The air pollution crisis shows that Apple Watch still needs a vital Health feature

Apple Watch Series 8 shown on wrist
(Image credit: Tom's Guide)

Right now, my body (and all scientific experts) are saying one thing, and my Apple Watch is telling me something else. I'm one of the folks in New York City who's currently experiencing their first air pollution crisis, and I don't need my Apple Watch Series 8 guilting me for trying to protect my neck (and the lungs inside).

For those unaware, toxic air filled with smoke particles travelled down the northeast, turning our air so orange and polluted that the Environmental Protection Agency (EPA)'s air quality index rated it as "Hazardous" yesterday (June 7), when I saw a score of 372 in my Weather app. (For context a Good AQI is between 0 and 50, and Moderate tops out at 100.) This has led to common pieces of advice from health experts: stay inside, mask up if you need to go outside and do not exercise outdoors. 

Apple Watch owners, though, have Apple Watch rings (which I've called Fitness 'loops') to fill. And this is why I think Apple has created a problem that it can fix as soon as it likes — possibly as early as this fall with watchOS 10.

Apple's Fitness app needs a 'day off' button

Apple Watch 7 Workout app

(Image credit: Future)

Normally, I use my Apple Watch to push myself to burn at least 840 calories a day. That includes at least 30 minutes of exercise and 12 hours that feature at least 1 minute where I'm standing up. 

And because the Apple Watch's Fitness app gives out little "awards" for days where you meet your goals, I felt compelled to push myself yesterday. But I did not. Instead, I fiddled with my watch for a few minutes, lowering the goals to levels that I'd easily cross.

What if your apartment (like mine) isn't perfectly insulated, and you can smell smoke and don't want to push yourself?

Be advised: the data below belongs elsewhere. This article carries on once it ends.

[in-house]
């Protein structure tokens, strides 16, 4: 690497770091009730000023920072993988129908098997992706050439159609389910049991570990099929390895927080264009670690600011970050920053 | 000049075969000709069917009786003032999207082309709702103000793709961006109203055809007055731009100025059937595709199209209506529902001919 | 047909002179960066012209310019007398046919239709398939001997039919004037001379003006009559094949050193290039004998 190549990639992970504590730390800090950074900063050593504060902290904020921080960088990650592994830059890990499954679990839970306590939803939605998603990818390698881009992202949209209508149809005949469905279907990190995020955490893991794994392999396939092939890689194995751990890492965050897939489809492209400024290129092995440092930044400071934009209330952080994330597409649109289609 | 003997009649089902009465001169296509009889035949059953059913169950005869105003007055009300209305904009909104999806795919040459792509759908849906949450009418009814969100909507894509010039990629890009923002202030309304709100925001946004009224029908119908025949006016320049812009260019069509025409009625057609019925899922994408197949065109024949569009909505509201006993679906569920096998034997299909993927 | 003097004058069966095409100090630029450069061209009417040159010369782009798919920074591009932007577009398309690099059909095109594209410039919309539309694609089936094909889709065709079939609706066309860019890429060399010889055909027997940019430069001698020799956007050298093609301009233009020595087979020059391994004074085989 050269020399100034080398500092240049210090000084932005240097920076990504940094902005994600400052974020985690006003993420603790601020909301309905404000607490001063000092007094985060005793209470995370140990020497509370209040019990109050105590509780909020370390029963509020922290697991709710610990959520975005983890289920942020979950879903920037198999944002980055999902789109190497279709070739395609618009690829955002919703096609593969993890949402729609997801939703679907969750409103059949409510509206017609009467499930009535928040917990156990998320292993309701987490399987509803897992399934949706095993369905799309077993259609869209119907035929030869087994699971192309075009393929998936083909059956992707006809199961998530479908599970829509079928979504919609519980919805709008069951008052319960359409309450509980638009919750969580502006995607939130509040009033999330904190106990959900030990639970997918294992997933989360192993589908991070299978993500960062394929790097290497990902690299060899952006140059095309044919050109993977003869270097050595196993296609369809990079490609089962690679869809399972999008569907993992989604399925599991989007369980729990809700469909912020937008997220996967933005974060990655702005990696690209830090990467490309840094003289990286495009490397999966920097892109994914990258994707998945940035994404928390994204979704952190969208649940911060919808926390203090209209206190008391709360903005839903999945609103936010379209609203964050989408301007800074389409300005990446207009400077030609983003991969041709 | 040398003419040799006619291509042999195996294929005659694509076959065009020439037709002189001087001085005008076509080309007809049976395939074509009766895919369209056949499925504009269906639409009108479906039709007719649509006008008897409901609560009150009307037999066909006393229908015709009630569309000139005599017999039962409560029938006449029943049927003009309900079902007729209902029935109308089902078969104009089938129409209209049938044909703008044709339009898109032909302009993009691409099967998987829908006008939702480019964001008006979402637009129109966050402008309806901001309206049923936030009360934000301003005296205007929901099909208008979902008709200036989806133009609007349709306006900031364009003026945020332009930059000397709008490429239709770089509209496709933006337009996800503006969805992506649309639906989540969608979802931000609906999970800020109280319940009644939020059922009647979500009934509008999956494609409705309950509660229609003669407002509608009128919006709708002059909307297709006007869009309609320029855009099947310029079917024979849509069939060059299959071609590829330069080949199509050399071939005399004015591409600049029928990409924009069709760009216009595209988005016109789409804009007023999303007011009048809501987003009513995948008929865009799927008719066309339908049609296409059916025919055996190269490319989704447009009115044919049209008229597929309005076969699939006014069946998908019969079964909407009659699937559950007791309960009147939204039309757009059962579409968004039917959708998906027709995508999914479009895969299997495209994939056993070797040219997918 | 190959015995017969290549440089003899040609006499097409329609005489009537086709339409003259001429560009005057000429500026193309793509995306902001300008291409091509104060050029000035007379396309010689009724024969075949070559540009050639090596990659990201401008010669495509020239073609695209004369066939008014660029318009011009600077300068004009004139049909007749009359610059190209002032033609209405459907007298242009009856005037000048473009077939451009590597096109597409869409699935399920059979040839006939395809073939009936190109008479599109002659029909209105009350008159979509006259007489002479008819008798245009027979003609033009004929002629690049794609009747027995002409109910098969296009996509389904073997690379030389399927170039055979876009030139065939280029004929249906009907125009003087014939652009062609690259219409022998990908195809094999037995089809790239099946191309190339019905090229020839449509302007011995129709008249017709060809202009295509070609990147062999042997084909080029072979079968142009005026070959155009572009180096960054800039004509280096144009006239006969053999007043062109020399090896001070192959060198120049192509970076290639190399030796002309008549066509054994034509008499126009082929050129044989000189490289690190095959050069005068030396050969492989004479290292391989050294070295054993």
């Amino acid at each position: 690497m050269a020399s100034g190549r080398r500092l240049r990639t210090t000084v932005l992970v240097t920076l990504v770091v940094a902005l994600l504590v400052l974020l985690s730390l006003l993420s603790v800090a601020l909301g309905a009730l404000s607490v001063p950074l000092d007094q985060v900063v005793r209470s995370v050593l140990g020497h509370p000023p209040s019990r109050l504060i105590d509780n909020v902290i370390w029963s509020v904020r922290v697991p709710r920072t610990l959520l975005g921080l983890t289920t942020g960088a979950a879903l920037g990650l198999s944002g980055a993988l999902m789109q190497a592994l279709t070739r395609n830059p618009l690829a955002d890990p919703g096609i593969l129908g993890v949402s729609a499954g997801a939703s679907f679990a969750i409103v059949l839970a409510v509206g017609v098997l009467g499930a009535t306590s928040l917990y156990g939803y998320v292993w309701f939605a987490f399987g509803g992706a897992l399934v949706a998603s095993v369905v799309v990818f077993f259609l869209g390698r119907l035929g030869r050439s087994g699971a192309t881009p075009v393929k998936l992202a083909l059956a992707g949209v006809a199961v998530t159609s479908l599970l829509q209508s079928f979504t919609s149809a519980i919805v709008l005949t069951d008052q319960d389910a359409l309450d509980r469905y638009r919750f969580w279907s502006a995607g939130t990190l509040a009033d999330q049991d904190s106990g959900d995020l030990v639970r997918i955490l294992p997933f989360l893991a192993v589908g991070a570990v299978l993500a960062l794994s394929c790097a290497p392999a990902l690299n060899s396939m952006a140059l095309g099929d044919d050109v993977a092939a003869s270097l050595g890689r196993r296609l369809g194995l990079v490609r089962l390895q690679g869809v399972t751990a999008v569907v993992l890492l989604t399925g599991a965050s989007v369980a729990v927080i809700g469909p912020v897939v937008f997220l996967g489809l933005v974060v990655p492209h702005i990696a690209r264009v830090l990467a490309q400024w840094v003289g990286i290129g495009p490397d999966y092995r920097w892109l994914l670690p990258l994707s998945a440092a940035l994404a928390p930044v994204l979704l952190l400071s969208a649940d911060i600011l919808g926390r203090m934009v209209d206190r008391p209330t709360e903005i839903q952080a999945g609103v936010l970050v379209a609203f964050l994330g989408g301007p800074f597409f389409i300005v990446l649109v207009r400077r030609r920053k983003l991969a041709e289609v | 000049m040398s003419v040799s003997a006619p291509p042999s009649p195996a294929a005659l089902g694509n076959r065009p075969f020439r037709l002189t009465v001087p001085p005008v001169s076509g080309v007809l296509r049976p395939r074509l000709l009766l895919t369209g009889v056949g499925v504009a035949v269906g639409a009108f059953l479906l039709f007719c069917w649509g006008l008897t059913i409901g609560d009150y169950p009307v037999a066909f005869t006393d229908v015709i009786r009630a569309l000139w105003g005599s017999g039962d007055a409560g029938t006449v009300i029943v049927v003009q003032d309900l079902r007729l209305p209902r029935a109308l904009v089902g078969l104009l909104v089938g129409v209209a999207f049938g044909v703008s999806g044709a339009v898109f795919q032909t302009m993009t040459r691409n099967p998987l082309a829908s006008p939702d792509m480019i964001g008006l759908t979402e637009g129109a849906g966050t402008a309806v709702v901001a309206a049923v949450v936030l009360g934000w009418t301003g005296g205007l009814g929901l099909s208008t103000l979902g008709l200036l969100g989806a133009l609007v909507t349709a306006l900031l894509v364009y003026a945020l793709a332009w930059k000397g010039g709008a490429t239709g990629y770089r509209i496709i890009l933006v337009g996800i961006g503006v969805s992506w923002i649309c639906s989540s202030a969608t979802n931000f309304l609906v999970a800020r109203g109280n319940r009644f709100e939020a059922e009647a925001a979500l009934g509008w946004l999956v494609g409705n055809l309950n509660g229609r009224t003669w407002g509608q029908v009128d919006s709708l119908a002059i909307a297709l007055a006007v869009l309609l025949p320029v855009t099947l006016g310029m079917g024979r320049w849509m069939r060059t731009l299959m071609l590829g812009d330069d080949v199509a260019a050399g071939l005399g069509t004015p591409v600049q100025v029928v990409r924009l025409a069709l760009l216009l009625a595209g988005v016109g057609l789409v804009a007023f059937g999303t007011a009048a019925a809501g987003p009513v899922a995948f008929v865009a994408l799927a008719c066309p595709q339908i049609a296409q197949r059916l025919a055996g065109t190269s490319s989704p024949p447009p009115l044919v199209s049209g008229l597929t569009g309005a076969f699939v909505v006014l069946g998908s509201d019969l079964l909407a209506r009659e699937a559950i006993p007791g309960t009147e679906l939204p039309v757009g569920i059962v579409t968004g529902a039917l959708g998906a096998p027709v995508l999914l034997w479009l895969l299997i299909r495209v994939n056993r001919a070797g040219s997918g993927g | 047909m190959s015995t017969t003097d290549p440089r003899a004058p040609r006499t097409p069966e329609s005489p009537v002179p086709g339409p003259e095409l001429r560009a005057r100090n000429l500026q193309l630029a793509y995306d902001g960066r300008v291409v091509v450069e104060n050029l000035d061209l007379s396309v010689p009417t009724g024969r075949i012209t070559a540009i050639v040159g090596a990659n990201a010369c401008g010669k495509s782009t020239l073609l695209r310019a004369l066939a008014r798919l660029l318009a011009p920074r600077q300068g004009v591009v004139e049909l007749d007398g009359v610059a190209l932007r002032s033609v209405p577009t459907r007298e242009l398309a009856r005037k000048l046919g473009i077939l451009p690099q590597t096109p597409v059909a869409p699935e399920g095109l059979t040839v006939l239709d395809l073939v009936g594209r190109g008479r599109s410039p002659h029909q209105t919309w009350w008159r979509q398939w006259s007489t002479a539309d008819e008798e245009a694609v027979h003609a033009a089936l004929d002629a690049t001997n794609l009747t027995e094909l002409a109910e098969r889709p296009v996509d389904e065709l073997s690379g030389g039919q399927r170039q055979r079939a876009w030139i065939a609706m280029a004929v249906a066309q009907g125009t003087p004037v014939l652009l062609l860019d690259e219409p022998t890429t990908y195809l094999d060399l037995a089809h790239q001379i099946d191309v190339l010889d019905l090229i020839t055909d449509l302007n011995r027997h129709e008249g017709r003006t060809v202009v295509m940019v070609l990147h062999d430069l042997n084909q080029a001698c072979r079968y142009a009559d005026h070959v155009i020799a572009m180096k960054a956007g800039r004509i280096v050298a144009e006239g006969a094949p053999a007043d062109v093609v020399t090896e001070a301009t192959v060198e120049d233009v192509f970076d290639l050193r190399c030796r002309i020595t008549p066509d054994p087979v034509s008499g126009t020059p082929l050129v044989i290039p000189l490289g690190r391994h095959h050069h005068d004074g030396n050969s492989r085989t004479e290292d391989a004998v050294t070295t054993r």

All the while, I thought one thing: a "day off" button would make a ton of sense for myself and everyone else who can't hit their goals for understandable reasons. A colleague experienced stress around their Fitness app goals while injured once, and I have at least one friend who's needed a break for physical recovery, and countless ones with mental health taking priority.

Yes, I could just exercise indoors. But what if you don't have the right equipment? What if you are still waiting for one of the best air purifiers to arrive in the mail? What if your apartment (like mine) isn't perfectly insulated, and you can smell smoke and don't want to push yourself? I could go on, but I think you get the point. 

Apple can fix this easily, and should

I've got a 268-day Move ring streak going at the moment, and I don't want that to get broken. Every time I get a "Longest Move Streak" notification, I feel great about it. Except when I got one yesterday, after hitting a goal under my actual goal, and it felt hollow.

A "days off" button that pauses the fitness app's goals could take the stress out of your experience, and make your rewards actually keep their meaning. Apple could even automate parts of that feature — since the Weather app can tell me my local AQI, why can’t the Fitness app use that data to suggest I take a day off?

Apple’s recently started to show an increased interest in mental health, and a greater understanding of the need to relax and stop pushing yourself is needed to make the Journaling app and other new iOS 17 features feel like less of an afterthought. As much as people brag about having a "no days off" mentality, I'm sure many would thank Apple for making it easier to "take a day" when they need it.

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Henry T. Casey
Managing Editor (Entertainment, Streaming)

Henry is a managing editor at Tom’s Guide covering streaming media, laptops and all things Apple, reviewing devices and services for the past seven years. Prior to joining Tom's Guide, he reviewed software and hardware for TechRadar Pro, and interviewed artists for Patek Philippe International Magazine. He's also covered the wild world of professional wrestling for Cageside Seats, interviewing athletes and other industry veterans.